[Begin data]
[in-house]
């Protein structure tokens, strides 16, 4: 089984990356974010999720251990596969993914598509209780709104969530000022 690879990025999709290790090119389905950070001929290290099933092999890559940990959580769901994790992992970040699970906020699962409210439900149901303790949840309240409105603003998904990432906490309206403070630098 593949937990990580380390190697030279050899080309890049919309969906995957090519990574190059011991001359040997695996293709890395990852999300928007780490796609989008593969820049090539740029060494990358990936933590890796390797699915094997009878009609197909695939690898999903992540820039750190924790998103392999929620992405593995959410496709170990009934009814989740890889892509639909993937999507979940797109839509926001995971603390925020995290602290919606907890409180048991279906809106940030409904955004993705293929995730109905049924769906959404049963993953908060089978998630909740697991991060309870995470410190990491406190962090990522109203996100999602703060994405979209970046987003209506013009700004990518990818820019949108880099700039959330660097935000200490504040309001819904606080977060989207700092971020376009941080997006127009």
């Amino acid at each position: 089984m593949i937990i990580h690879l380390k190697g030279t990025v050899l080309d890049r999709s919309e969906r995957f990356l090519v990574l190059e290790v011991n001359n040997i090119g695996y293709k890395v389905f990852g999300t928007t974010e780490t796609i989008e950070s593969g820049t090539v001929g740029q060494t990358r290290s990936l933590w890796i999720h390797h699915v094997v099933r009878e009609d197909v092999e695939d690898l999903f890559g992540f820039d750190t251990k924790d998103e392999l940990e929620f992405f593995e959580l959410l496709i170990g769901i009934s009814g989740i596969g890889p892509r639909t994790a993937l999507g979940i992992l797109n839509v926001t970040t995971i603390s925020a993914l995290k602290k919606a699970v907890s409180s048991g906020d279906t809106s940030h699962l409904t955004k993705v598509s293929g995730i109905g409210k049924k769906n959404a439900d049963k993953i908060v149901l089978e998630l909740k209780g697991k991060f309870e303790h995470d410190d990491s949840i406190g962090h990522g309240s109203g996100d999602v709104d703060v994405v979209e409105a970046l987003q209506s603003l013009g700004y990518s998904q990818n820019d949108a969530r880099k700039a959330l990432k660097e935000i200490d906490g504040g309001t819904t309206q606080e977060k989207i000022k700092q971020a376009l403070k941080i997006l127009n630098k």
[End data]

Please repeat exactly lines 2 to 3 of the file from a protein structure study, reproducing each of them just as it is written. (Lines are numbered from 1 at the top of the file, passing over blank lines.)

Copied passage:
């Protein structure tokens, strides 16, 4: 089984990356974010999720251990596969993914598509209780709104969530000022 690879990025999709290790090119389905950070001929290290099933092999890559940990959580769901994790992992970040699970906020699962409210439900149901303790949840309240409105603003998904990432906490309206403070630098 593949937990990580380390190697030279050899080309890049919309969906995957090519990574190059011991001359040997695996293709890395990852999300928007780490796609989008593969820049090539740029060494990358990936933590890796390797699915094997009878009609197909695939690898999903992540820039750190924790998103392999929620992405593995959410496709170990009934009814989740890889892509639909993937999507979940797109839509926001995971603390925020995290602290919606907890409180048991279906809106940030409904955004993705293929995730109905049924769906959404049963993953908060089978998630909740697991991060309870995470410190990491406190962090990522109203996100999602703060994405979209970046987003209506013009700004990518990818820019949108880099700039959330660097935000200490504040309001819904606080977060989207700092971020376009941080997006127009």
């Amino acid at each position: 089984m593949i937990i990580h690879l380390k190697g030279t990025v050899l080309d890049r999709s919309e969906r995957f990356l090519v990574l190059e290790v011991n001359n040997i090119g695996y293709k890395v389905f990852g999300t928007t974010e780490t796609i989008e950070s593969g820049t090539v001929g740029q060494t990358r290290s990936l933590w890796i999720h390797h699915v094997v099933r009878e009609d197909v092999e695939d690898l999903f890559g992540f820039d750190t251990k924790d998103e392999l940990e929620f992405f593995e959580l959410l496709i170990g769901i009934s009814g989740i596969g890889p892509r639909t994790a993937l999507g979940i992992l797109n839509v926001t970040t995971i603390s925020a993914l995290k602290k919606a699970v907890s409180s048991g906020d279906t809106s940030h699962l409904t955004k993705v598509s293929g995730i109905g409210k049924k769906n959404a439900d049963k993953i908060v149901l089978e998630l909740k209780g697991k991060f309870e303790h995470d410190d990491s949840i406190g962090h990522g309240s109203g996100d999602v709104d703060v994405v979209e409105a970046l987003q209506s603003l013009g700004y990518s998904q990818n820019d949108a969530r880099k700039a959330l990432k660097e935000i200490d906490g504040g309001t819904t309206q606080e977060k989207i000022k700092q971020a376009l403070k941080i997006l127009n630098k």